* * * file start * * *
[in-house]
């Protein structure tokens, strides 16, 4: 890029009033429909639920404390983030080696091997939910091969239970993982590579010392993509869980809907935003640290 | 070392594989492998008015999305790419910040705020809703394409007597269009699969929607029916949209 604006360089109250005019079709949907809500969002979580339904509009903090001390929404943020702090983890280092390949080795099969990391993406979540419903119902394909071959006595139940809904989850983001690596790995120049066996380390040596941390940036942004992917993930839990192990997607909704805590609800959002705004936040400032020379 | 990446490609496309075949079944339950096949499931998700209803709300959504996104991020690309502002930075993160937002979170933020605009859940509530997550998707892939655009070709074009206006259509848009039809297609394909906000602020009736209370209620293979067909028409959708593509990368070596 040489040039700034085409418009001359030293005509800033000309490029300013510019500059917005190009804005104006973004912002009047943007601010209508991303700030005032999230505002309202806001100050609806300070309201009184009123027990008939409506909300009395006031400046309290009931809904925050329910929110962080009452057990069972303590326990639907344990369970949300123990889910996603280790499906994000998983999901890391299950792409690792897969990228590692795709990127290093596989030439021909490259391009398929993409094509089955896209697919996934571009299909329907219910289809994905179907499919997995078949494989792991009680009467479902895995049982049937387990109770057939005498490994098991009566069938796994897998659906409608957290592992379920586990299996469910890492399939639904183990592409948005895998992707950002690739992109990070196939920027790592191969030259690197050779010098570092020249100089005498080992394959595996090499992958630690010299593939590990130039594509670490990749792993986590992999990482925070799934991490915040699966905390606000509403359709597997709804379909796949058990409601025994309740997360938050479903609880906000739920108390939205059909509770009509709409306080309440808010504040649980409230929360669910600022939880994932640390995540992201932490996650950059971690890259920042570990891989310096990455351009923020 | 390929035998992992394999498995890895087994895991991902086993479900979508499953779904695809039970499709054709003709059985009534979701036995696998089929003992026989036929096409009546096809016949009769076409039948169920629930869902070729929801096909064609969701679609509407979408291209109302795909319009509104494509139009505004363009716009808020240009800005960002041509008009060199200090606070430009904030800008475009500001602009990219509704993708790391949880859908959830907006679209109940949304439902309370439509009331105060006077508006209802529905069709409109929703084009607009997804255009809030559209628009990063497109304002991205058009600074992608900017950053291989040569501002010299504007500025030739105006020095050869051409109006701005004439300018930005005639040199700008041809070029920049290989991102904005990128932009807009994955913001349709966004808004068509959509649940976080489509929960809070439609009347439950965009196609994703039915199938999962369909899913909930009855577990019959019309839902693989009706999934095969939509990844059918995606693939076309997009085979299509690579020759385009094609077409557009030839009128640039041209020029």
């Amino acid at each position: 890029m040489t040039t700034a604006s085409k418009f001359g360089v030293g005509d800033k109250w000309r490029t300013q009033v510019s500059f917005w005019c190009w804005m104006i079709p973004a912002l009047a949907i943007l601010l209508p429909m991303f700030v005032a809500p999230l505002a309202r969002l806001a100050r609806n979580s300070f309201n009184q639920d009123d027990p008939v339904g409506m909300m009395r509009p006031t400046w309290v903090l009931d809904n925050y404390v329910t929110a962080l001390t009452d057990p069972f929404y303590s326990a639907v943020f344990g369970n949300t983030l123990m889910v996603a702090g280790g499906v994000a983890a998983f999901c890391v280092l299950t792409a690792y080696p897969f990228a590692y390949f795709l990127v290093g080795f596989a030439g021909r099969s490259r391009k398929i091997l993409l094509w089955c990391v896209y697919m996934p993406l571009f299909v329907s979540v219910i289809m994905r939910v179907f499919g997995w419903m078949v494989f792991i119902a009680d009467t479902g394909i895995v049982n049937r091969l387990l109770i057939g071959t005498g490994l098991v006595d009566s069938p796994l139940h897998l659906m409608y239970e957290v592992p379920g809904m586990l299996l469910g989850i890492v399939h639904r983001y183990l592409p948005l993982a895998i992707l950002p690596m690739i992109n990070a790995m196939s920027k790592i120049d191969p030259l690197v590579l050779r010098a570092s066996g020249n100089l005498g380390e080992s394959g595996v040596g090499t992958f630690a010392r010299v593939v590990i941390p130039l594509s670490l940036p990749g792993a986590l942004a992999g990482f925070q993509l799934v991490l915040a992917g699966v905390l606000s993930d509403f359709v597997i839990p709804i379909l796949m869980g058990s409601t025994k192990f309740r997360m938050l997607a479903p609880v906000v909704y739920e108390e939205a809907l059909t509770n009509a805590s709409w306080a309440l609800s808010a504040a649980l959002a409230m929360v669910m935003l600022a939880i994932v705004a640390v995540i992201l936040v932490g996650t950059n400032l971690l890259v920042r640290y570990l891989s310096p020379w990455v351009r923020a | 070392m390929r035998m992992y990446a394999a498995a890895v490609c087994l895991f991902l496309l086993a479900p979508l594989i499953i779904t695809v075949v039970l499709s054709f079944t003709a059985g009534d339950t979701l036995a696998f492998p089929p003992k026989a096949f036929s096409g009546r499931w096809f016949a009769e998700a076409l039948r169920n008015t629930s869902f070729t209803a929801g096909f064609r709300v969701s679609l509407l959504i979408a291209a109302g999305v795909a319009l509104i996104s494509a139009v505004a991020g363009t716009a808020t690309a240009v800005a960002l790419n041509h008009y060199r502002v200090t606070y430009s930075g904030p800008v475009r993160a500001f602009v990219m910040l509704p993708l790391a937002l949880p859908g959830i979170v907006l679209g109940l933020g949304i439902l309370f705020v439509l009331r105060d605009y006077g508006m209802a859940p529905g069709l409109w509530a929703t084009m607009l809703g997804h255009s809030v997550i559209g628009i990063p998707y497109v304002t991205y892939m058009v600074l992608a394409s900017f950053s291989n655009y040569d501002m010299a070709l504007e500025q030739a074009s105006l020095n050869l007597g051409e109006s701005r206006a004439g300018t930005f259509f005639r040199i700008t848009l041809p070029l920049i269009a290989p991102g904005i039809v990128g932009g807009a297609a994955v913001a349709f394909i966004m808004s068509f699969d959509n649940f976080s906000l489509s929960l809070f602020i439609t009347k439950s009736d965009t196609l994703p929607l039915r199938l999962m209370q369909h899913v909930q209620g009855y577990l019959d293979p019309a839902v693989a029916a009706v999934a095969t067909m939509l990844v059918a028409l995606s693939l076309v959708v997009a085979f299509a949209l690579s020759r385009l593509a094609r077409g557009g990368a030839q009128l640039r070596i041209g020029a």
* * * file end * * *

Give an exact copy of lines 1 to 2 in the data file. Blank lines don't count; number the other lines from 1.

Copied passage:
[in-house]
């Protein structure tokens, strides 16, 4: 890029009033429909639920404390983030080696091997939910091969239970993982590579010392993509869980809907935003640290 | 070392594989492998008015999305790419910040705020809703394409007597269009699969929607029916949209 604006360089109250005019079709949907809500969002979580339904509009903090001390929404943020702090983890280092390949080795099969990391993406979540419903119902394909071959006595139940809904989850983001690596790995120049066996380390040596941390940036942004992917993930839990192990997607909704805590609800959002705004936040400032020379 | 990446490609496309075949079944339950096949499931998700209803709300959504996104991020690309502002930075993160937002979170933020605009859940509530997550998707892939655009070709074009206006259509848009039809297609394909906000602020009736209370209620293979067909028409959708593509990368070596 040489040039700034085409418009001359030293005509800033000309490029300013510019500059917005190009804005104006973004912002009047943007601010209508991303700030005032999230505002309202806001100050609806300070309201009184009123027990008939409506909300009395006031400046309290009931809904925050329910929110962080009452057990069972303590326990639907344990369970949300123990889910996603280790499906994000998983999901890391299950792409690792897969990228590692795709990127290093596989030439021909490259391009398929993409094509089955896209697919996934571009299909329907219910289809994905179907499919997995078949494989792991009680009467479902895995049982049937387990109770057939005498490994098991009566069938796994897998659906409608957290592992379920586990299996469910890492399939639904183990592409948005895998992707950002690739992109990070196939920027790592191969030259690197050779010098570092020249100089005498080992394959595996090499992958630690010299593939590990130039594509670490990749792993986590992999990482925070799934991490915040699966905390606000509403359709597997709804379909796949058990409601025994309740997360938050479903609880906000739920108390939205059909509770009509709409306080309440808010504040649980409230929360669910600022939880994932640390995540992201932490996650950059971690890259920042570990891989310096990455351009923020 | 390929035998992992394999498995890895087994895991991902086993479900979508499953779904695809039970499709054709003709059985009534979701036995696998089929003992026989036929096409009546096809016949009769076409039948169920629930869902070729929801096909064609969701679609509407979408291209109302795909319009509104494509139009505004363009716009808020240009800005960002041509008009060199200090606070430009904030800008475009500001602009990219509704993708790391949880859908959830907006679209109940949304439902309370439509009331105060006077508006209802529905069709409109929703084009607009997804255009809030559209628009990063497109304002991205058009600074992608900017950053291989040569501002010299504007500025030739105006020095050869051409109006701005004439300018930005005639040199700008041809070029920049290989991102904005990128932009807009994955913001349709966004808004068509959509649940976080489509929960809070439609009347439950965009196609994703039915199938999962369909899913909930009855577990019959019309839902693989009706999934095969939509990844059918995606693939076309997009085979299509690579020759385009094609077409557009030839009128640039041209020029």